The diversity and perversity that have become the hallmarks of post-Franco cinema are still much in evidence in this year’s Spanish program at the Walter Reade. Despite a number of disappointing selections (worst offender: Laura Mañá’s Compassionate Sex, an unfunny comedy of rare terribleness), it’s clearer than ever with this installment that Spanish filmmaking is distinguished by a pool of some of the liveliest and most attractive acting talents of European cinema.
The series dedicates a five-film sidebar to Javier Bardem, who’s creating a splash for his memorable performance as Cuban writer Reinaldo Arenas in Julian Schnabel’s otherwise undistinguished Before Night Falls. The new Bardem could just be Miguel Angel Sola, the magnificent Argentinean actor who stars in two of the most striking selections, Imanol Uribe’s Plenilunio (2000) and Patricia Ferreira’s I Know Who You Are (1999). Sola’s no hunk—a bit Clint Eastwood-ian and approaching middle age, he’s tight-jawed and steely-gazed, but enough of a chameleon so that he’s as different as chalk from cheese in the two flicks. Uribe, the pivotal figure in the Basque film industry, is a director of great skill and discretion. His latest work, a riveting psychological thriller set in a provincial town, features Sola as a police inspector with a troubled past who is sent out to put the screws on a young serial killer. In I Know Who You Are, Sola is a charming lunatic, an ex-terrorist amnesiac patient in a remote clinic in Galicia, who (shades of Spellbound!) is taken on the lam by the beautiful shrink who has fallen in love with him.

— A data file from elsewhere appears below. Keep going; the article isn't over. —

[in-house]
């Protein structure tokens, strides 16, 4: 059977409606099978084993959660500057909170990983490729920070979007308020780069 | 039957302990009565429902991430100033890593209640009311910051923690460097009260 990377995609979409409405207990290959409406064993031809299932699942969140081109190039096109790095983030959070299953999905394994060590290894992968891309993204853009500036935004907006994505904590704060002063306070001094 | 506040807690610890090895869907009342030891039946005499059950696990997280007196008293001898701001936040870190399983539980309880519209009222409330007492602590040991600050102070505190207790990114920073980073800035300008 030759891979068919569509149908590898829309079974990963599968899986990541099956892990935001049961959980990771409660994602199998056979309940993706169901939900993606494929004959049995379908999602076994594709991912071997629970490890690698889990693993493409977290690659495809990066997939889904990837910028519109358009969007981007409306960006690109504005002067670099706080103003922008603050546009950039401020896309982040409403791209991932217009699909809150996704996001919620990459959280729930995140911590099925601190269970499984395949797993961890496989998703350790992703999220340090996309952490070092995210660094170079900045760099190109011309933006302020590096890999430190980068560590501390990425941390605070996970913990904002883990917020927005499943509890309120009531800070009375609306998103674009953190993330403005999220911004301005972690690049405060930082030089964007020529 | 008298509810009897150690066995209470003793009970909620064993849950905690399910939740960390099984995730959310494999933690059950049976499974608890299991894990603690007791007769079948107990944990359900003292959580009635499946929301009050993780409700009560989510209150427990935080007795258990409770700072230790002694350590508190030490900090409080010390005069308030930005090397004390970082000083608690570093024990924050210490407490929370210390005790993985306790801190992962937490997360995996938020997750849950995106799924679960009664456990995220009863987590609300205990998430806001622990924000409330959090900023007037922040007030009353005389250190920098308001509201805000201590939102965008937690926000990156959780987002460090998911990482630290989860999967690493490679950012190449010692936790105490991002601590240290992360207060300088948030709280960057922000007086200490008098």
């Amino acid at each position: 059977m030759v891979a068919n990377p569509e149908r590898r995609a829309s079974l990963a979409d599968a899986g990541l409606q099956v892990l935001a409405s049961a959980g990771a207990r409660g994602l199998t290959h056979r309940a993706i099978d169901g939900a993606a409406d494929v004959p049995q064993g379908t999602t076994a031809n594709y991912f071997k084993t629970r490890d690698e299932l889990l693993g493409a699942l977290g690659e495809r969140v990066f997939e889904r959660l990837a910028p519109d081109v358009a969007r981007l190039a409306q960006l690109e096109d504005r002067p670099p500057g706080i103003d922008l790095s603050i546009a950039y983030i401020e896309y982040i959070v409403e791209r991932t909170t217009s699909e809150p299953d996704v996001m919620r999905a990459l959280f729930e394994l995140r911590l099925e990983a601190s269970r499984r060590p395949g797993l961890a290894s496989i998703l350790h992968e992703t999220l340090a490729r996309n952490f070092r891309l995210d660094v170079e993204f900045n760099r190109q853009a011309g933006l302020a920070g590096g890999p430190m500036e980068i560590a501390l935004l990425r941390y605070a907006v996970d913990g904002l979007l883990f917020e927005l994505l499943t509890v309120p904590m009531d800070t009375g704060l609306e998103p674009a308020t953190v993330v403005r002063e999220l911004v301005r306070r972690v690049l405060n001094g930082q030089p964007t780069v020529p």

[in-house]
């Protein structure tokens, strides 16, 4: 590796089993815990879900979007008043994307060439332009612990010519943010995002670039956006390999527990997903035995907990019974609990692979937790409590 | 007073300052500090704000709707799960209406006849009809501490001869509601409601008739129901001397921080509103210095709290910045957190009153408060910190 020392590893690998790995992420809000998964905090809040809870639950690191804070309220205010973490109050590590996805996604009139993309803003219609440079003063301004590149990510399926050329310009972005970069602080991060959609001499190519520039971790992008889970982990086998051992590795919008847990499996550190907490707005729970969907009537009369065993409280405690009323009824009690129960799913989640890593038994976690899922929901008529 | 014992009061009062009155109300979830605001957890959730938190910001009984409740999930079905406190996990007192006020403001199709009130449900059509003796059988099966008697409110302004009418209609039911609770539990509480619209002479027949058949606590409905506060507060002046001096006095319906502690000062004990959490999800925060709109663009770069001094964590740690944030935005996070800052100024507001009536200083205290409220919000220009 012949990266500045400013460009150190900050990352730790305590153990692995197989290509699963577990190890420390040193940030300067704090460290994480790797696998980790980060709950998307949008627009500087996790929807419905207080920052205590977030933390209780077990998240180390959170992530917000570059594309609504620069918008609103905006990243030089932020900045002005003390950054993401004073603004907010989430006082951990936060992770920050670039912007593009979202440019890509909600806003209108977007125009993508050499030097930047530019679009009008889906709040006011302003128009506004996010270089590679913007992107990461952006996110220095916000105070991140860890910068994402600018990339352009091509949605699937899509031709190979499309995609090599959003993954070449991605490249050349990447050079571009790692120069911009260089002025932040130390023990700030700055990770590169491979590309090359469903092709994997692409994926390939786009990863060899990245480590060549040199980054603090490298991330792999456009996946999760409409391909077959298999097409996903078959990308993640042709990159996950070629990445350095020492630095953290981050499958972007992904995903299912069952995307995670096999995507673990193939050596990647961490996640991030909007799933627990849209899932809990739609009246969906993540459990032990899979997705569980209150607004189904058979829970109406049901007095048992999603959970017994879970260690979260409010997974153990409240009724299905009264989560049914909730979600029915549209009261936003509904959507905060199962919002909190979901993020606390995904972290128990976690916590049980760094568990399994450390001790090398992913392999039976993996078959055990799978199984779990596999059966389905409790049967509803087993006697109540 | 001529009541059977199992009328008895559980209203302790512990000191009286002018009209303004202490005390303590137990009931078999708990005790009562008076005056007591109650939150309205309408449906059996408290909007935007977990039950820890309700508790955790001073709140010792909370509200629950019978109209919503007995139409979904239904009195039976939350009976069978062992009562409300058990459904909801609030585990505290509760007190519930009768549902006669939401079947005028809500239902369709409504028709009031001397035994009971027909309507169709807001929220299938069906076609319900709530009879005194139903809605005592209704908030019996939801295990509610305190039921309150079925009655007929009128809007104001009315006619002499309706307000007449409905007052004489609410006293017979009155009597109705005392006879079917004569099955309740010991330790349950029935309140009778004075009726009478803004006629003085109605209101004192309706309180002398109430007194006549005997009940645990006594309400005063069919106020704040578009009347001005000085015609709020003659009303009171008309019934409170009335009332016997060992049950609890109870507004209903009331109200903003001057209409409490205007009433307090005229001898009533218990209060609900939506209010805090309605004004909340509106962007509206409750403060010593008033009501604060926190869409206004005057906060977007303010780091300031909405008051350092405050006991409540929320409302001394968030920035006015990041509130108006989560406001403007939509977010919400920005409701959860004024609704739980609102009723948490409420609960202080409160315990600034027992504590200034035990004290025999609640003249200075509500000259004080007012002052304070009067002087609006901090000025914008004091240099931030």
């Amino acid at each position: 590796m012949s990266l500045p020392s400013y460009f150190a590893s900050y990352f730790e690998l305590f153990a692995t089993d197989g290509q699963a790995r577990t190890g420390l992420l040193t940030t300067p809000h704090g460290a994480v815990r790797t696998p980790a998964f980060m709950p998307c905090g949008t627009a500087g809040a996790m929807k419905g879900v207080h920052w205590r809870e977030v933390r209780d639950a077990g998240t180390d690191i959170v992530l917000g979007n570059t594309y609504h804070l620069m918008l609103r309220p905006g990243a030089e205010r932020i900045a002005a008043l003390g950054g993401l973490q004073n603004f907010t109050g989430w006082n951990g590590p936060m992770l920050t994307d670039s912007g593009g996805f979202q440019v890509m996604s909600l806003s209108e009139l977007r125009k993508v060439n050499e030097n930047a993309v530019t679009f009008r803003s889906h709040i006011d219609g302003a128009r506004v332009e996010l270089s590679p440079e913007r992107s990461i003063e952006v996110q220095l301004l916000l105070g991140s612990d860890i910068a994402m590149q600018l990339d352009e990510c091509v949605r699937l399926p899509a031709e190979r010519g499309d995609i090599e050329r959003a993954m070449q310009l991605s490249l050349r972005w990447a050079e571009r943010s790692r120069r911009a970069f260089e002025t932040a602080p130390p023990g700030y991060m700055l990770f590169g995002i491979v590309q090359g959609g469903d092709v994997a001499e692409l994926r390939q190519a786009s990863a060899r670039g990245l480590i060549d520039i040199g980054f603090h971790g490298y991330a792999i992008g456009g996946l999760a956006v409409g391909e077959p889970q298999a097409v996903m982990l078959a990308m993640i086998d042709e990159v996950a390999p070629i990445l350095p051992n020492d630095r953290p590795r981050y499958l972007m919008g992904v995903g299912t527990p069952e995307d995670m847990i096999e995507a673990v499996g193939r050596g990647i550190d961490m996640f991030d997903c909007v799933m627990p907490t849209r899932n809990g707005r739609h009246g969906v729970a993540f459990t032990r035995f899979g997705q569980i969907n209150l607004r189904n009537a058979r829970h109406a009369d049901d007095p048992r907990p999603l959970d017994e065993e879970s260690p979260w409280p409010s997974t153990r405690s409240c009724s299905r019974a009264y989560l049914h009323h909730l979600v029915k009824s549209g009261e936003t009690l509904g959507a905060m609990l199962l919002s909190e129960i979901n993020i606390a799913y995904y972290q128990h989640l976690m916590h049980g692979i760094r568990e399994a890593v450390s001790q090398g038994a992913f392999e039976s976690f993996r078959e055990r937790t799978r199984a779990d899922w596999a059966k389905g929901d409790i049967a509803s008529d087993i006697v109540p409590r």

A subject common to a number of films in the series—dealt with only sporadically by Spanish cinema in the past—is ETA, the Basque Liberation Front separatist group. ETA figures in the subplot of Plenilunio; in Uribe’s Numbered Days (1984), Bardem plays an ETA operative on a bombing mission in Madrid; in Helena Taberna’s Yoyes (1999), a work of fiction based on true events, Ana Torrent (child star icon of Spanish art cinema thanks to Victor Erice’s 1973 The Spirit of the Beehive) portrays the first woman leader of ETA’s military wing. Sad to say, although the source material in Taberna’s first film is fascinating, her account of the life and sorry death of Basque freedom fighter Dolores Gonzalez is a jumble of incoherently sequenced flashbacks and pretentious imagery. Torrent delivers a sensibly low-key perf as the exiled zealot, but the character as written is too irritatingly self-righteous to engage much sympathy.
The most immediately appealing offering, Cesc Gay’s first solo-directed flick, Nico and Dani (2000), is a coming-of-age story about two 17-year-old pals who are spending the summer together at a beach house near Barcelona, united in their eagerness to lose their virginity. They relieve tensions with mutual hand jobs, then start dating girls—Nico enthusiastically, Dani perfunctorily, since he’s clearly in love with his buddy. There’s a happy end—sort of—as the guys face up to their different sexual orientations while trying to remain friends. While Gay’s treatment of teen male sexuality is sensitive and respectful and he beautifully manages its special ambience, the film’s triumph lies in its casting. Handsome young film vet Fernando Ramallo is excellent as Dani; circus acrobat Jordi Vilches, a gangly, wide-eyed joli laid, making his screen debut as Nico, is merely irresistible.